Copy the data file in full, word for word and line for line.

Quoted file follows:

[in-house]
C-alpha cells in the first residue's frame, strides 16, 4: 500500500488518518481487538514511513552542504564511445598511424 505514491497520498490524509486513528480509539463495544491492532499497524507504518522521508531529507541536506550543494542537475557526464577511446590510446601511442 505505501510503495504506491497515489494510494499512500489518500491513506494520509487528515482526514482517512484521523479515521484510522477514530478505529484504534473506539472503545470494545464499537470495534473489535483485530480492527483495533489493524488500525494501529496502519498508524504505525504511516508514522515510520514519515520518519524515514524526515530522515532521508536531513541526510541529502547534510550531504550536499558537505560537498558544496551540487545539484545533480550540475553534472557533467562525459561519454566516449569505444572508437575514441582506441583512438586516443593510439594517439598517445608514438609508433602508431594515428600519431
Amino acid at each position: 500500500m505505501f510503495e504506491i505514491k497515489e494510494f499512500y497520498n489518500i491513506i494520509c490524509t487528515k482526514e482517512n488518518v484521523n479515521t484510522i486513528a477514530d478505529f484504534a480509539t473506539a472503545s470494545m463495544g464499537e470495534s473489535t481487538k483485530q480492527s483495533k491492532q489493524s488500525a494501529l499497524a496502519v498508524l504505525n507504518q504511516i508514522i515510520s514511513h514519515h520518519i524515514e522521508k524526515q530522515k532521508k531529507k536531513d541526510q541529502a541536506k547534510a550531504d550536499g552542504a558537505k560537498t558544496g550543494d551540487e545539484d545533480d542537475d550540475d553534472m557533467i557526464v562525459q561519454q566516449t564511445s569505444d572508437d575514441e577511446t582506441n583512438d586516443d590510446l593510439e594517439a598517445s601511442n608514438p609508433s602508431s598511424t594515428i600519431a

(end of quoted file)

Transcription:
[in-house]
C-alpha cells in the first residue's frame, strides 16, 4: 500500500488518518481487538514511513552542504564511445598511424 505514491497520498490524509486513528480509539463495544491492532499497524507504518522521508531529507541536506550543494542537475557526464577511446590510446601511442 505505501510503495504506491497515489494510494499512500489518500491513506494520509487528515482526514482517512484521523479515521484510522477514530478505529484504534473506539472503545470494545464499537470495534473489535483485530480492527483495533489493524488500525494501529496502519498508524504505525504511516508514522515510520514519515520518519524515514524526515530522515532521508536531513541526510541529502547534510550531504550536499558537505560537498558544496551540487545539484545533480550540475553534472557533467562525459561519454566516449569505444572508437575514441582506441583512438586516443593510439594517439598517445608514438609508433602508431594515428600519431
Amino acid at each position: 500500500m505505501f510503495e504506491i505514491k497515489e494510494f499512500y497520498n489518500i491513506i494520509c490524509t487528515k482526514e482517512n488518518v484521523n479515521t484510522i486513528a477514530d478505529f484504534a480509539t473506539a472503545s470494545m463495544g464499537e470495534s473489535t481487538k483485530q480492527s483495533k491492532q489493524s488500525a494501529l499497524a496502519v498508524l504505525n507504518q504511516i508514522i515510520s514511513h514519515h520518519i524515514e522521508k524526515q530522515k532521508k531529507k536531513d541526510q541529502a541536506k547534510a550531504d550536499g552542504a558537505k560537498t558544496g550543494d551540487e545539484d545533480d542537475d550540475d553534472m557533467i557526464v562525459q561519454q566516449t564511445s569505444d572508437d575514441e577511446t582506441n583512438d586516443d590510446l593510439e594517439a598517445s601511442n608514438p609508433s602508431s598511424t594515428i600519431a